Return of Bean Friday: Bean Broth or “Tuscan Crazy Water”

Yep, Bean Friday rears its head again–or is it Frugal Friday?

Whatever it is, I’ve got this thrifty idea for you. I read about in The Italian Country Table, by Lynn Rossetto Casper. We’ve had this book for years and years, and it has some really good recipes in it that have become standards in our house, along just with a couple of duds. I’d not paid attention to her entry on “Crazy Water” before, but by her introduction, I realized it was just the sort of thrifty cooking we’ve been focusing on here during Bean Fest. The only question for me was whether this recipe was a keeper or a dud, because it sounded pretty strange. The truth is it’s sort of in between.

According to Caspar, Tuscans like to cook beans with plenty of aromatics in lots of water, and then reserve that water as a broth. The bean broth is called Acqua Pazza, crazy water.

“This soup is a revelation” is how she opens the recipe. And later she claims it could be mistaken for chicken broth. That might be the problem–I was expecting twinkling lights and perhaps a chorus from a boys’ choir when I tasted it. What I got was a swallow of thin broth which tastes mostly like warm water when it first hits the tongue, but really does have a very nice, savory aftertaste. It’s delicate.

Caspar suggests serving it in bowls with croutons. I don’t have that much faith in it. But it is a decent vegetarian stock. It goes very well over rice, and I suspect it would be an excellent broth for cooking rice and other grains. I am fond of the waste-not, want-not philosophy behind it, and also the time saving angle. You can make a pot of beans for dinner, and end up with a supply of broth as a side benefit.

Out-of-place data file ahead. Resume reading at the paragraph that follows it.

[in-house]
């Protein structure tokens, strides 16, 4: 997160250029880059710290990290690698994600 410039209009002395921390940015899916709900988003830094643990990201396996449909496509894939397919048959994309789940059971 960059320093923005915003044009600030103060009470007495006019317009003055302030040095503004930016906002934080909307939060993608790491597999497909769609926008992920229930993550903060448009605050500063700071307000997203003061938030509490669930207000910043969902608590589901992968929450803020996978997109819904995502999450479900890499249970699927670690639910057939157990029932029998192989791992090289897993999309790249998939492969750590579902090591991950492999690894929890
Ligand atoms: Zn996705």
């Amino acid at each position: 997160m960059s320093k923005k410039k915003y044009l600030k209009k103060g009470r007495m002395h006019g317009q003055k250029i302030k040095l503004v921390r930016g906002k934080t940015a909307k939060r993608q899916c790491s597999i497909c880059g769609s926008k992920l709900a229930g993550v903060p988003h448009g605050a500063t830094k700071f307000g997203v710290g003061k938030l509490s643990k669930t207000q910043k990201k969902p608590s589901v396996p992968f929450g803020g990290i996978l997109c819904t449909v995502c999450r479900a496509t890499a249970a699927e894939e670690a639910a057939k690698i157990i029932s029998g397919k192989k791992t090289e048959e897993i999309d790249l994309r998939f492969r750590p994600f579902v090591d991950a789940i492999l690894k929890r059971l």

So now that all of those qualifications are done, this is how you make the broth:

First, you can’t use just any dried bean. Use light beans, like cannellini, pinto or borlotti. She particularly recommends chickpeas. I used pintos. Don’t use any dark or earthy bean, like black beans or black eyed peas. For fresh beans, she recommends cranberry beans or scarlet runners.

Basically you’re making a pot of beans with extra water. Simple stuff. I doubled her recipe, which only called for 1 cup of dried beans. I soaked 2 cups of dried pintos overnight. The next day I drained them and put them in a heavy pot and poured 2 inches of fresh water over them. To that water I added:

  • 8 fresh sage leaves
  • 6 good sized cloves of crushed garlic
  • 1 medium onion sliced in half and studded with 4 whole cloves

(Just fyi, her recipe calls for 8 sage leaves per 1 cup of dried beans. I chose not to double the sage.)

Throw these seasonings in with the beans. Bring the pot to a boil. Reduce to a simmer and cover. Don’t stir. This is supposed to make the broth clear. (It didn’t really help in my case). Foam might appear on top of the water–it did for me, but it vanished by the end of the cooking time.

Simmer the beans on low, covered, until tender but not falling apart. My pintos cooked in only 30 minutes. A speed record! The plenitude of water means you don’t have to worry about sticking or burning.

At the very end, add salt and pepper.